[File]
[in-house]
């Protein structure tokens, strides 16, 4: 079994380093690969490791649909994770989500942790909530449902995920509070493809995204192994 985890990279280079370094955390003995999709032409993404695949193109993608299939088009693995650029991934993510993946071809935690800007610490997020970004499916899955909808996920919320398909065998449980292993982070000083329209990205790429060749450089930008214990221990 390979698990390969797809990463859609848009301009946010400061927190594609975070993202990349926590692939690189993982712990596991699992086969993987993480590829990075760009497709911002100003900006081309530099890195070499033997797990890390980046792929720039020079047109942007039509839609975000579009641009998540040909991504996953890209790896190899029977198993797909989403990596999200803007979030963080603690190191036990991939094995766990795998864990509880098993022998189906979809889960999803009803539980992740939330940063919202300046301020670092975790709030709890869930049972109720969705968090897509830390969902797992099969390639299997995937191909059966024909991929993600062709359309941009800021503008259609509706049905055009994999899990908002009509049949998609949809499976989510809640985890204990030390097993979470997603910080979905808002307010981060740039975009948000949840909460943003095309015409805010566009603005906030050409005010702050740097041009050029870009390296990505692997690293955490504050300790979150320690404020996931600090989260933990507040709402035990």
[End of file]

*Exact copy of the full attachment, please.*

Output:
[in-house]
């Protein structure tokens, strides 16, 4: 079994380093690969490791649909994770989500942790909530449902995920509070493809995204192994 985890990279280079370094955390003995999709032409993404695949193109993608299939088009693995650029991934993510993946071809935690800007610490997020970004499916899955909808996920919320398909065998449980292993982070000083329209990205790429060749450089930008214990221990 390979698990390969797809990463859609848009301009946010400061927190594609975070993202990349926590692939690189993982712990596991699992086969993987993480590829990075760009497709911002100003900006081309530099890195070499033997797990890390980046792929720039020079047109942007039509839609975000579009641009998540040909991504996953890209790896190899029977198993797909989403990596999200803007979030963080603690190191036990991939094995766990795998864990509880098993022998189906979809889960999803009803539980992740939330940063919202300046301020670092975790709030709890869930049972109720969705968090897509830390969902797992099969390639299997995937191909059966024909991929993600062709359309941009800021503008259609509706049905055009994999899990908002009509049949998609949809499976989510809640985890204990030390097993979470997603910080979905808002307010981060740039975009948000949840909460943003095309015409805010566009603005906030050409005010702050740097041009050029870009390296990505692997690293955490504050300790979150320690404020996931600090989260933990507040709402035990």